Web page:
What is hepatitis?
The five hepatitis viruses (hepatitis, A, B, C, D, and E) belong to five different virus families and are genomically distinct with different replication strategies. They also have different clinical features and outcomes. Viral hepatitis is a liver disease that is caused by exposure to one of the five hepatitis viruses (hepatitis, A, B, C, D, and E). Each virus is named after a letter of the alphabet, hepatitis A through E. Though other viruses can cause hepatitis, only the five are considered hepatitis viruses.
Hepatitis A virus (HAV) and hepatitis E virus (HEV) infections are transient and are transmitted by the oro–faecal route. Hepatitis B virus (HBV) and hepatitis C virus (HCV) and hepatitis delta virus (HDV) can be transient or chronic, and are transmitted by the parenteral route. There are also differences in the mechanisms of infection; for example they use different receptors to gain entry into the hepatocytes, use different mechanisms to establish chronic infection, and their mechanisms of pathogenicity differ.
People are usually exposed to hepatitis A by eating or drinking something contaminated with the virus. When someone is sick with hepatitis A, the person will pass the virus along in his or her stools. In developing countries with poor sanitation systems, infected stools can contaminate an entire water supply. Good hygiene and avoiding contaminated food and water is a great defense, but the best protection is to get the hepatitis A vaccine — which is especially recommended prior to traveling to places without a secure water supply.
Transmission of HBV is primarily from blood or blood-derived products. HBV is the most prevalent of the three viruses known to ensure chronic hepatitis (HCV and HDV) being the other two. HBV has a double shell. The outer shell is the viral envelope consisting of HBsAg. The inner shell consists of hepatitis B core antigen (HBcAg) enclosing the viral genome. HBV is abundant in the blood during infection and in some stages of chronic infection with titres of up to 1010/ml.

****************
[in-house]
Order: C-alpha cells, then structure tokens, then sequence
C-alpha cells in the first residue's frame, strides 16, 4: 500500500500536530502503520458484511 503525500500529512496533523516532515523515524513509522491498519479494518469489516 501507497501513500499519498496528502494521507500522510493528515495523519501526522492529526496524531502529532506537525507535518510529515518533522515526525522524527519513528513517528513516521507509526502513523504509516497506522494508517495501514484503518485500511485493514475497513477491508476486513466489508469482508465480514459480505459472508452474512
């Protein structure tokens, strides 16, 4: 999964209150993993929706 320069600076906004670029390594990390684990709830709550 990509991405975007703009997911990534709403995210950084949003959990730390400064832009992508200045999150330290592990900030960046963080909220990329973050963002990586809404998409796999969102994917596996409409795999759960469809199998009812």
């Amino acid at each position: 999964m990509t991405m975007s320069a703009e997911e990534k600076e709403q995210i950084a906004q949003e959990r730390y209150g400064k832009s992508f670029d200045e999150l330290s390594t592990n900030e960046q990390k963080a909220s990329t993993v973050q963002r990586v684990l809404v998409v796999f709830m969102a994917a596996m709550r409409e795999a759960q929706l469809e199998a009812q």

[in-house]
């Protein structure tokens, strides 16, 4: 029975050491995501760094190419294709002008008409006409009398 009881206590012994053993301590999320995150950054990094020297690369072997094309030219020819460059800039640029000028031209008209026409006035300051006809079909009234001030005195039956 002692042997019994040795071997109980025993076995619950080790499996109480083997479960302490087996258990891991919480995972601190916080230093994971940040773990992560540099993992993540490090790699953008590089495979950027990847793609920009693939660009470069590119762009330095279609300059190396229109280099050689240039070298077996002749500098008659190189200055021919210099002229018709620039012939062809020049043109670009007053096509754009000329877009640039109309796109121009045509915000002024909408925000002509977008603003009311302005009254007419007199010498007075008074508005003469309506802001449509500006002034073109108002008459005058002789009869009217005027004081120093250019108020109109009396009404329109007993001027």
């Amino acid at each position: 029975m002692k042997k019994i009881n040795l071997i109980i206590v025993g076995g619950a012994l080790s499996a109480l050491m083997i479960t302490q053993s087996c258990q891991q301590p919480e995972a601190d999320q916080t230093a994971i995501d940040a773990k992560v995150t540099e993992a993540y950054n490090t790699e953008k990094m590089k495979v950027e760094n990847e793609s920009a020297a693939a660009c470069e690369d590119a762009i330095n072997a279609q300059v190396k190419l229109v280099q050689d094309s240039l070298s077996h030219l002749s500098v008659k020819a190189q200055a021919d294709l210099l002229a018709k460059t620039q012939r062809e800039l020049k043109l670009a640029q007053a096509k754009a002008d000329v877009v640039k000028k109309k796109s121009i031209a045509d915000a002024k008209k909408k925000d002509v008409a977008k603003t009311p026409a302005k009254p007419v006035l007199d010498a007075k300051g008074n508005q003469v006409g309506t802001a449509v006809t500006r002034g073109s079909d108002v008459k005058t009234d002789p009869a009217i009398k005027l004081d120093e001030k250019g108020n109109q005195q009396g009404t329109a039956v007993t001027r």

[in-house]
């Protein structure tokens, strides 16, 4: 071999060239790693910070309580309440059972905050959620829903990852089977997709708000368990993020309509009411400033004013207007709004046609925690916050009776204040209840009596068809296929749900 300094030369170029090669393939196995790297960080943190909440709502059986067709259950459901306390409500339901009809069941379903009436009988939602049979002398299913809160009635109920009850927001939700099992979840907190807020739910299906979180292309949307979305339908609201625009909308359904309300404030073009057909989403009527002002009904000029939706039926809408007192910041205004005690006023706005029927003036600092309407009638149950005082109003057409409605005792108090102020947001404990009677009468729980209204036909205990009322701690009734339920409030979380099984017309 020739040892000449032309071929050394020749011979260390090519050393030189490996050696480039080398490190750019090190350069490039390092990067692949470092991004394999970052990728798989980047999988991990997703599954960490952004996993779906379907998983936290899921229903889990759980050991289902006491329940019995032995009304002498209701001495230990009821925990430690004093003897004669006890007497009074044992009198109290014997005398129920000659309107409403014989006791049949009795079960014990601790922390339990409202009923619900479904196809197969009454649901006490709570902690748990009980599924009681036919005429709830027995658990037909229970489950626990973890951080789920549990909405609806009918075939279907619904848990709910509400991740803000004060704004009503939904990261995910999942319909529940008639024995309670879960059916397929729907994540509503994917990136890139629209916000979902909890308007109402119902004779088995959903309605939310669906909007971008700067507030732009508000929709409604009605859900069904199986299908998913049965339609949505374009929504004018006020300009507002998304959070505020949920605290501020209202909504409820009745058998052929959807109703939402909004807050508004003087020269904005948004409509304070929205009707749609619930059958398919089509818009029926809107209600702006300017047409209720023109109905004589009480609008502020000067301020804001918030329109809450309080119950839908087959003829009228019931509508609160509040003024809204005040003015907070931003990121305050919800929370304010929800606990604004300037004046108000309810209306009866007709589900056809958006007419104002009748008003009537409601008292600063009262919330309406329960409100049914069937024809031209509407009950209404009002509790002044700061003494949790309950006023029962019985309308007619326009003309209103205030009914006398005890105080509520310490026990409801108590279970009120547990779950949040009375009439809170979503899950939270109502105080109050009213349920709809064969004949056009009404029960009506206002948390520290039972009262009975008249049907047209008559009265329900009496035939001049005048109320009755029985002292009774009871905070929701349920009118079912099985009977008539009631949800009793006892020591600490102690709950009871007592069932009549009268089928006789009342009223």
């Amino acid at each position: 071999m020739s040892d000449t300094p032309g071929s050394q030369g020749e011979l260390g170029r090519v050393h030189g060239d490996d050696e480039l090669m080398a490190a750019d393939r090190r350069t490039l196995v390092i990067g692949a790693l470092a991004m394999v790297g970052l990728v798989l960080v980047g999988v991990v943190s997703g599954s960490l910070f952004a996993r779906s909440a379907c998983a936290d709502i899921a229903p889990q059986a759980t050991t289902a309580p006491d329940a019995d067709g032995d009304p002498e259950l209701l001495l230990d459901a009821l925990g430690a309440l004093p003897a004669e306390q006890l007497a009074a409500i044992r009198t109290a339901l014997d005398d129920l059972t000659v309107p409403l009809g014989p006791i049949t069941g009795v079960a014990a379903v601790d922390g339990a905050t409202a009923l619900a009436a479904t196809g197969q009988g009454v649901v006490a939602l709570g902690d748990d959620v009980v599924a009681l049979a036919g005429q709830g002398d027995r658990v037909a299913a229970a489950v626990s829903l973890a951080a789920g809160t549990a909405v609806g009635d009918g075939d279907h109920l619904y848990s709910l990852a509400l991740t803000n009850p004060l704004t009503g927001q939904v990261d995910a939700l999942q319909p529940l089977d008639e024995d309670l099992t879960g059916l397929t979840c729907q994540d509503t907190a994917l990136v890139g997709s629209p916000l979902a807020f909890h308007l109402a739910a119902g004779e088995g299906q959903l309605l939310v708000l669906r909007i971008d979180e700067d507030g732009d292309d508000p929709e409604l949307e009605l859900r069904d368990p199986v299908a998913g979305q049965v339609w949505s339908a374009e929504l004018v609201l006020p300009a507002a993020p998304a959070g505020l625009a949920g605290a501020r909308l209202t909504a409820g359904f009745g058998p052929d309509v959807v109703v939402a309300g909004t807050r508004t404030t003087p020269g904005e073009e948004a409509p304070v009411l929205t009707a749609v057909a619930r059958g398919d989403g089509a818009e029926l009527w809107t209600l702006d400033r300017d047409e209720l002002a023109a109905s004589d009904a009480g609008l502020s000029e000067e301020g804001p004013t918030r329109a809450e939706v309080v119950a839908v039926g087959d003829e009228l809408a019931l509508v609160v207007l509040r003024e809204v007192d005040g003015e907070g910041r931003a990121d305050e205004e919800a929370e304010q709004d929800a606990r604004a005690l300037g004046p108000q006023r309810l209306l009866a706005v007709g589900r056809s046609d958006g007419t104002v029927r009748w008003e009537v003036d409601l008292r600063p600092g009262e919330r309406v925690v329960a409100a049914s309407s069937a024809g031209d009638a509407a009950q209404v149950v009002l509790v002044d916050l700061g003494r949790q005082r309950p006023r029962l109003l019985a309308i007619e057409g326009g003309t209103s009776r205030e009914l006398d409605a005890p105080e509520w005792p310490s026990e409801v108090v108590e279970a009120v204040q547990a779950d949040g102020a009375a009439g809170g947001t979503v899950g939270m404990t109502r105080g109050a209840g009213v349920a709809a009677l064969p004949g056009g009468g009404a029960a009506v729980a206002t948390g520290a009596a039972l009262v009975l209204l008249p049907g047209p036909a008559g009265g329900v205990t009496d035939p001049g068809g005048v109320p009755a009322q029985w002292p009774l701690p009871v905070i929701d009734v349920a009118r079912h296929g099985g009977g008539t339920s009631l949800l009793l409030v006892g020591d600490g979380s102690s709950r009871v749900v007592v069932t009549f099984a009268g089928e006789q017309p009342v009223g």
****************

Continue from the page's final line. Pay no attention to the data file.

Most HCV infections are chronic. HCV belongs to hepacivirus genus of flaviviridae which includes yellow fever, dengue, West Nile and Japanese encephalitis viruses. They possess much similarity in their genomic structure and replication strategy. Symptoms for HCV are similar to other types of hepatitis, and like HBV, a blood test is needed for diagnosis. Both HBV and HCV increase a person’s risk for liver cancer.
HDV does not encode its own envelope protein and depends on HBV for its transmission. It has an outer coating of HBsAg underneath which is HDVAg protein and RNA. Based on the genetic sequence HDV has been classified into three genotypes. Hepatitis D causes swelling of the liver. Preventing hepatitis B by being vaccinated and avoiding blood and body fluid exposure is the best way to prevent getting hepatitis D.
HEV has been responsible for major outbreaks of acute hepatitis in developing countries. A unique characteristic of HEV infection is high mortality in among pregnant women in third trimester. This type of hepatitis doesn’t often occur in the U.S. It causes swelling of the liver, but no long-term damage. It can also be spread through oral-anal contact.